Charles Martin’s “What If It’s True?”

After reading Educated, I found myself really wrestling with some issues. Not only had the book wrecked me to see a child so mistreated, but it also upset me to see her worldview so warped against God.

After reading her book, I craved something happy, but not just anything good…I needed something true about Jesus. Enter Charles Martin’s book, What If It’s True?

‘What If It’s True’ — An Explanation from Author Charles Martin on Vimeo.

What we often lose in translation when we read the Bible is the why of what was done. We don’t understand why David cut off a corner piece of Saul’s robe or why a sick woman would be an outcast in society. We miss the implied meaning in the actions of the Bible because we no longer live in a culture saturated with meaning the way our ancestors did.

In the past, cultures lived with constant reminders of where they came from. These reminders were in monuments and walls you passed by every day. They were talked about in stories in school and reinforced in lessons at home. They were mentioned in required prayers prayed throughout the day. They were even echoed in the choices made concerning clothing. You might forget the details, but you couldn’t escaping the lessons of the past.

Today, we live our lives in perpetual motion. We protest reminders of the past and treat each day like it isn’t moving forward fast enough. We don’t care to look backwards at the tracks we are leaving. If something happened twenty years ago, we think it is old school or vintage. We don’t dare to dig back any further than that, so we lose the power of knowing where we came from and what, exactly, is influencing our world.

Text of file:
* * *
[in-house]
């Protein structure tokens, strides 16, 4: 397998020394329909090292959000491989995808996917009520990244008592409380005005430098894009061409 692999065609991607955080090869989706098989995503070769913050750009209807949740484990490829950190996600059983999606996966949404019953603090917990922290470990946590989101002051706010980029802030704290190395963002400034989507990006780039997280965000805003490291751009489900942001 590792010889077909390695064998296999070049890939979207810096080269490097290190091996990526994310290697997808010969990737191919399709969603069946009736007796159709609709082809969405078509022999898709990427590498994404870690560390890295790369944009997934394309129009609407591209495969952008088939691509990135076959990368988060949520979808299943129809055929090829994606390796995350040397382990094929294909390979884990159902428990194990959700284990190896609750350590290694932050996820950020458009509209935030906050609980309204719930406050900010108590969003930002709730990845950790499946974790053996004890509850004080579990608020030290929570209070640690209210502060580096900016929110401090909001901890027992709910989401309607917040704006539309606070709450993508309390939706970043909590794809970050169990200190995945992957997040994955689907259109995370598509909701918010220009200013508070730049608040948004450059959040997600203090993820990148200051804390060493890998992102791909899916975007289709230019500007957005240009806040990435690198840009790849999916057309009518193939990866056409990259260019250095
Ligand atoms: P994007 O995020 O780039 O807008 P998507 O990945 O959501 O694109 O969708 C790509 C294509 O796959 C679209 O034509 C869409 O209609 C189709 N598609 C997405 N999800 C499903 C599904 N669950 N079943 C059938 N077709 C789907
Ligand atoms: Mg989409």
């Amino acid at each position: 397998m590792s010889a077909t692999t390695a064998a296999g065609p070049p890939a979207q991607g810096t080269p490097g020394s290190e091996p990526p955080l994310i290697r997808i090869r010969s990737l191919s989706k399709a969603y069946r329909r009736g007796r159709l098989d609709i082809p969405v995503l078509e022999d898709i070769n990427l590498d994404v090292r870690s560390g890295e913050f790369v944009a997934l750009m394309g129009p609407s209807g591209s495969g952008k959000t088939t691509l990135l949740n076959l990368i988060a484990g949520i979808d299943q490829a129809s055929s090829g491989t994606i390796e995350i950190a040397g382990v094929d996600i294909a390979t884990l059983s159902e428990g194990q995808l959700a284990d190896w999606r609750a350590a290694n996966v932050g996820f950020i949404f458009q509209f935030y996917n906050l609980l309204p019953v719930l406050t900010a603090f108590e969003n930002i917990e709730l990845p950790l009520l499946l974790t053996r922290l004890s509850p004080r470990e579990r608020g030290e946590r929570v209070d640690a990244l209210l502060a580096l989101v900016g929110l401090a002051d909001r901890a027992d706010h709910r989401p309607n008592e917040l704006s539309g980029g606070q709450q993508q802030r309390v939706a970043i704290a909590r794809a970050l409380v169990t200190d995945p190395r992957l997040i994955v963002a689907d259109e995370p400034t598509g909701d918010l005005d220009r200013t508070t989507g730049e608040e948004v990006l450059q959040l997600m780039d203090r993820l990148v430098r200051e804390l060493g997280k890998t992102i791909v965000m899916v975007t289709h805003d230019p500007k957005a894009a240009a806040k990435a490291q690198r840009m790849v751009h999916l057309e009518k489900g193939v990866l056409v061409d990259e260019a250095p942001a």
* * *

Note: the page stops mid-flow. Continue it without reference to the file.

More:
In this book, Martin writes like a millennial who has taken his face out of a phone long enough to speak plainly about the Bible. Yes, I realize as I am saying this that Martin is older than me and probably more of the Gen-X generation, but he doesn’t write like one. His words are fresh and modern; they reveal the humanity of the moment in translation to a language that can be relevantly read today.

Martin says this book is, in short, for broken people to find freedom. After reading Educated, I desperately wanted Tara to have this book. I wanted her to have this book because no matter how much we may free ourselves from the tyranny of others, we cannot free ourselves of the scars it leaves on our hearts. Only the gospel of Jesus Christ can heal those kinds of wounds.

I hope that someone tells Tara about the true Jesus Christ–not the lies she was told. If you found yourself identifying with Tara’s story, I hope you will read this book too and start the journey of getting to know Jesus. This book is not a substitute for the raw material of God’s Word, the Bible, but it does do a fair job of bridging the gap of understanding between us and it. I hope you will read it.